Friday, December 05, 2008

Beer Brittle

So, after our purchase of the delicious beer brittle, I set about trying to make some on my own. I've never really done the candy-making thing before, besides caramel corn (which I now realize is ridiculously easy in the world of candy), so it was a somewhat daunting challenge for me.

CORRECTION: It should have been a daunting challenge, but I didn't know what I was getting myself into.

The first recipe I tried was difficult for two reasons: first, it was an Australian recipe and required conversion of the quantities. Secondly, it called for cooking the peanuts in the syrup until it was all absorbed (INTO the peanuts, and then baking them as they got crispy). They never got crispy, and soggy peanuts are disgusting. Well, correction, after about 5-6 hours of baking on low, they finally got crispy and were a bit of a hit mixed in with my (super easy!) caramel corn, but I can hardly call something that I need to bake for 5-6 hours more than the recipe requires a success. Besides, it was more like beer peanuts than peanut brittle, so I went back to the drawing board.

The second recipe I tried has great flavor, but it failed to harden. Which is key in making "brittle." I figured I hadn't cooked it long enough, so after laying it out on the pan, I threw it in the oven for a few hours (see "how I salvaged batch #1 above"). It didn't brittle-up. HH LOVED the flavor, dubbed the gooey mixture "jupiter bars" and ate quite a bit anyway. I used up the last of it last night by microwaving it and pouring it over sliced apples. YUMMY! And? It hardened up after a couple minutes in the microwave, so we were eating beer-brittle-drizzled apples.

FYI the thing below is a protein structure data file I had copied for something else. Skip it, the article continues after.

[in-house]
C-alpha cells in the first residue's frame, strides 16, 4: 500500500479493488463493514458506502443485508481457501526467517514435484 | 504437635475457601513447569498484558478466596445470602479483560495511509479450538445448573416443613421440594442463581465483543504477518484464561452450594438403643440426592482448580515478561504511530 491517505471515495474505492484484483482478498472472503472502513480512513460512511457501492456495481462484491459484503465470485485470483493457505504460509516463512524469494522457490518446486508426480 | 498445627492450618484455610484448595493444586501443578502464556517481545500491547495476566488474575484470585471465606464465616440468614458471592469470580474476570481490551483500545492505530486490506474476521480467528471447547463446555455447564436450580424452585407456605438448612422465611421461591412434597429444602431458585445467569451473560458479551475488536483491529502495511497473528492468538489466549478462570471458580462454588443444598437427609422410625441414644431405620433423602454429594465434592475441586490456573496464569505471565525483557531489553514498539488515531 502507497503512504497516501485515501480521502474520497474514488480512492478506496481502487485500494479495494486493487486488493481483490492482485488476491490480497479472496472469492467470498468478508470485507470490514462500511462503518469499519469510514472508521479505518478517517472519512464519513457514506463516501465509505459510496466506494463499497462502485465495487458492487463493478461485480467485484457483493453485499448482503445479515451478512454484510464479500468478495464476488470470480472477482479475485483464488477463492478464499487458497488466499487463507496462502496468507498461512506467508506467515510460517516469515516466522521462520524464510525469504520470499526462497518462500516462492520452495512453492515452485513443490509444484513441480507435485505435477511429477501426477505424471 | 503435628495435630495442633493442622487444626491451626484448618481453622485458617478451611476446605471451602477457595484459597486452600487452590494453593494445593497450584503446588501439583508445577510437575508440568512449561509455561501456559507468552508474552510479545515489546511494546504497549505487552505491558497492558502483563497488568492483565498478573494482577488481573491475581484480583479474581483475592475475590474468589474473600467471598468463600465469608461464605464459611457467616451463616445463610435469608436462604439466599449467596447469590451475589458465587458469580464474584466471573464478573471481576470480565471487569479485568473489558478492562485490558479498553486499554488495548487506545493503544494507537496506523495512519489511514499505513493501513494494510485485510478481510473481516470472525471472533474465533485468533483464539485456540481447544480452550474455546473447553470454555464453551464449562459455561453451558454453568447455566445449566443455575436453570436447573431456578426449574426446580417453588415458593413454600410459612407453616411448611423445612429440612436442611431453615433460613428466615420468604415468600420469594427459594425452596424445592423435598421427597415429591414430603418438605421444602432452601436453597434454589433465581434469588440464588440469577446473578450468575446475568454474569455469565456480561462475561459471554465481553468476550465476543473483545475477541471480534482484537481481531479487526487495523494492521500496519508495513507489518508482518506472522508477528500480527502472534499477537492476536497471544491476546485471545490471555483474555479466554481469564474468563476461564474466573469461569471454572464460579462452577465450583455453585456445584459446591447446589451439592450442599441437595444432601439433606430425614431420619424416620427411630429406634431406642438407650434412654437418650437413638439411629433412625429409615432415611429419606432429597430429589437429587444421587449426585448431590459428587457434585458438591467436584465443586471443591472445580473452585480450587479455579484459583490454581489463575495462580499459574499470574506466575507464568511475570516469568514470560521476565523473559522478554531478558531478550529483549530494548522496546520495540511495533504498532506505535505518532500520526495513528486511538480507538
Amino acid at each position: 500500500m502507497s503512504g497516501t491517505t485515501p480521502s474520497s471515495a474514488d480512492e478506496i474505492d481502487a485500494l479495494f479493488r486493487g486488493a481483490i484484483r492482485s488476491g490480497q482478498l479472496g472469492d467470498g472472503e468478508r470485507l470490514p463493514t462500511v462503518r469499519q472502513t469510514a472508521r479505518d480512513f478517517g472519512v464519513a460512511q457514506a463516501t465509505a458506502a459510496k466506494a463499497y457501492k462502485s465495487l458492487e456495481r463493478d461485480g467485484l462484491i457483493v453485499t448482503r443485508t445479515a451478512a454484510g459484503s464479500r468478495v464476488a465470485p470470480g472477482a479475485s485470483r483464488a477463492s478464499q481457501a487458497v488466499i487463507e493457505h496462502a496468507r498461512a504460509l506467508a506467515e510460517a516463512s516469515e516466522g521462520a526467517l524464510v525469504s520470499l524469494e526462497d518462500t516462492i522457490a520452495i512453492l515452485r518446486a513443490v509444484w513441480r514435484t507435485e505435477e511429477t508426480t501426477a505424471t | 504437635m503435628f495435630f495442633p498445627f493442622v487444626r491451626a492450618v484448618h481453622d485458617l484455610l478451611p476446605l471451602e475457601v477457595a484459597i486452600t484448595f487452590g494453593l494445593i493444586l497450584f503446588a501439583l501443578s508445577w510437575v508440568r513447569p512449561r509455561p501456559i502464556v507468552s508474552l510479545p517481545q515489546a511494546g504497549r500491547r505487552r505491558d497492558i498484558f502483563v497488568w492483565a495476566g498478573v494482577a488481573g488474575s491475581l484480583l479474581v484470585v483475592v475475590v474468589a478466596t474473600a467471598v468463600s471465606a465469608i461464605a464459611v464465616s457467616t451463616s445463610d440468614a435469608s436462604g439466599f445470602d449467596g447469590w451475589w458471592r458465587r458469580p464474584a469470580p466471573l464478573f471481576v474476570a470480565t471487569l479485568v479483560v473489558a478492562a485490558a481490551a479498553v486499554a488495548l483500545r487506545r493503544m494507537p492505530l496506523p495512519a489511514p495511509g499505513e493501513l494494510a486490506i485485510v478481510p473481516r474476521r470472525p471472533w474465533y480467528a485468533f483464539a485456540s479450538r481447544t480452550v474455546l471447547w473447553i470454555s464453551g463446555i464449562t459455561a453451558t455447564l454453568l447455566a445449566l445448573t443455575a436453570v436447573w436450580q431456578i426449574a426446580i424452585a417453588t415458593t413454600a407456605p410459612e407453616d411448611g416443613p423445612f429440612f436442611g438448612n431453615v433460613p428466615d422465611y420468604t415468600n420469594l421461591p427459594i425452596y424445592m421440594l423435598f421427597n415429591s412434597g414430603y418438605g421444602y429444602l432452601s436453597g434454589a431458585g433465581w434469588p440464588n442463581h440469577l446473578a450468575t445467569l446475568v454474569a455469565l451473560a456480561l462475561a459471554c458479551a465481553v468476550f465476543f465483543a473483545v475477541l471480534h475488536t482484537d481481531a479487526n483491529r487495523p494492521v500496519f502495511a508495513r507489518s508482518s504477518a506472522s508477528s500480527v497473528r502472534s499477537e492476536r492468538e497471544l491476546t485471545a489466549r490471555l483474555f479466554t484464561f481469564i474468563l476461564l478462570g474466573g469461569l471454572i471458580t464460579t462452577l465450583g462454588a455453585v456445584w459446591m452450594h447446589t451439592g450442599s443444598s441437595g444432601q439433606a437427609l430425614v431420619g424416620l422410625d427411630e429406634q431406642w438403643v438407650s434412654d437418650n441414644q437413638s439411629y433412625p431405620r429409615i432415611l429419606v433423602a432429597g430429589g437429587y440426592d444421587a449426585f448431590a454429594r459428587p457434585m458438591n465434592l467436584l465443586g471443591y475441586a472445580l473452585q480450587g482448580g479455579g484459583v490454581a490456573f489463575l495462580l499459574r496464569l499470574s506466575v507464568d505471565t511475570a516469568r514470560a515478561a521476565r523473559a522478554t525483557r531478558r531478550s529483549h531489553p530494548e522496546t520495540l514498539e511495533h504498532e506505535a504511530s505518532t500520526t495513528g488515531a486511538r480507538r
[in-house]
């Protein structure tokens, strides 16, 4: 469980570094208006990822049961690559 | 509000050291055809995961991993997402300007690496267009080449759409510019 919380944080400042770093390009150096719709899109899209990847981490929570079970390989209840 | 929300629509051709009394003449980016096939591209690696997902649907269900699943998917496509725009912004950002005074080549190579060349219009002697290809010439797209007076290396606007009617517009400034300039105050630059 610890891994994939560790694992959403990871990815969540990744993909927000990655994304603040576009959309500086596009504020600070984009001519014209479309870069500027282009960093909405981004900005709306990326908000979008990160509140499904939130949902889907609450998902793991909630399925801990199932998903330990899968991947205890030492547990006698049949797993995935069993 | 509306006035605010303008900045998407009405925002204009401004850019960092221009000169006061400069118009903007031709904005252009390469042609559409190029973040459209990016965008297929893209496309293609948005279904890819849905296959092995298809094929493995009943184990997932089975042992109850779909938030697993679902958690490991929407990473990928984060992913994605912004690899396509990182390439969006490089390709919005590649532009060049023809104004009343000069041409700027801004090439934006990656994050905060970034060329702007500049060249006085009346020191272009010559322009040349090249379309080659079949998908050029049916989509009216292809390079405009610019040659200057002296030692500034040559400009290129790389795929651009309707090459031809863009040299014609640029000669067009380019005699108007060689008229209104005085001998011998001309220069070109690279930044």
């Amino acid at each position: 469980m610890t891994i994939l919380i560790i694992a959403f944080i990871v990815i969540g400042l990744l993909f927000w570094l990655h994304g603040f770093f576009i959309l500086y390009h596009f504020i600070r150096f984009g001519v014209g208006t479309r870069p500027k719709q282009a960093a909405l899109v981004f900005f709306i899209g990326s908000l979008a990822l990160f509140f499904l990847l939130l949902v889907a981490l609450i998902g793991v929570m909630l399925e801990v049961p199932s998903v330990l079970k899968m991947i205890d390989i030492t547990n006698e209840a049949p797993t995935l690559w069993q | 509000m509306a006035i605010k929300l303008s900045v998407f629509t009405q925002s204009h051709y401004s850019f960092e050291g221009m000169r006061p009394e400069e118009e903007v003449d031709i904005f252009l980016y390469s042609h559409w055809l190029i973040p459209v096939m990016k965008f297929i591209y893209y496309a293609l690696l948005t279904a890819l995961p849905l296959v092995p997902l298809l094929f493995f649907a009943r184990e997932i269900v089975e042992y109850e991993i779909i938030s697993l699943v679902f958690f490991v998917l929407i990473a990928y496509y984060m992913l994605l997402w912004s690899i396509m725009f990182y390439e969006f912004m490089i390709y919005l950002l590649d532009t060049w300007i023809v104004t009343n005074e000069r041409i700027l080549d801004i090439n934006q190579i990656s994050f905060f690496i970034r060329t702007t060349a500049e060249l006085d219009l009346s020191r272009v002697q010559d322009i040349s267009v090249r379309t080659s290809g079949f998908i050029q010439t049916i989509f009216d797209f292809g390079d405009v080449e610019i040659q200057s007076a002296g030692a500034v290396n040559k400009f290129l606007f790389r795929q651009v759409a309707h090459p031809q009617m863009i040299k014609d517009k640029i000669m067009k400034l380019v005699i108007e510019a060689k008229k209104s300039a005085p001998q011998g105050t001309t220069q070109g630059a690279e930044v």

That "success" spurred me on to try again. (Admit defeat? Who me? No way!) This time, I'd purchased a candy thermometer and had read a variety of recipes that said I needed to get my brittle up to somewhere around 295-300 degrees in order for it to work. So I stirred, and stirred, and stirred, and stirred and watched the thermometer eek its way up to 300. It took a long time, but after I stirred in the peanuts and baking soda, that sucker was hard before it hit the pan! I think next time I'll aim more for 295 than 300 degrees; it sort of lacks the porous crunchiness that we normally associate with peanut brittle.

BUT, the brittle is a big hit with HH and around the office today. This time, I made it with a wheat beer, and the syrup tasted almost like honey (spicy honey, thanks to the chipotle powder). I think I'd like to try it with a variety of different beers, but I'm feeling much more confident now thanks to my trusty candy thermometer!

Male members of the family, behold your Christmas gift!

(btw, the picture above is in celebration of getting our professional wedding photos back today, yay! I posted a link on my facebook page, but let me know if you're not on FB and would like to have a look!)


Sharon said...

Molly, my annual caramel recipe from a friend originally said 'boil ingredients for 20 minutes' heh-heh-heh...leaving me with figuring out the burner heat, when the boiling began, etc. Occasionally, we had caramels you could eat with a spoon, as I was so cautious of not wanting hard caramels.

Anyway, for the last 10 years or so, I have used a BH&G recipe, which listed a 'soft ball stage' temperature to reach, and faithfully use a candy thermometer, as there are too many pricey ingredients in my double recipe for caramels.

Lastly, I have a Dutch oven pot that is used each year, and I persevere through the stirring, stirring, stirring you mention so the batch doesn't burn on the bottom of the pan -- with the end goal of pretty quick and easy couple of pans of great caramels for family and friends. Trade you for your beer brittle :)

Lindsey K said...

Hey Molly, I agree it was great to get to chat with you last night, I hope we get more opportunities. And I will be sure to tell all about the Rita concert on my blog.... :)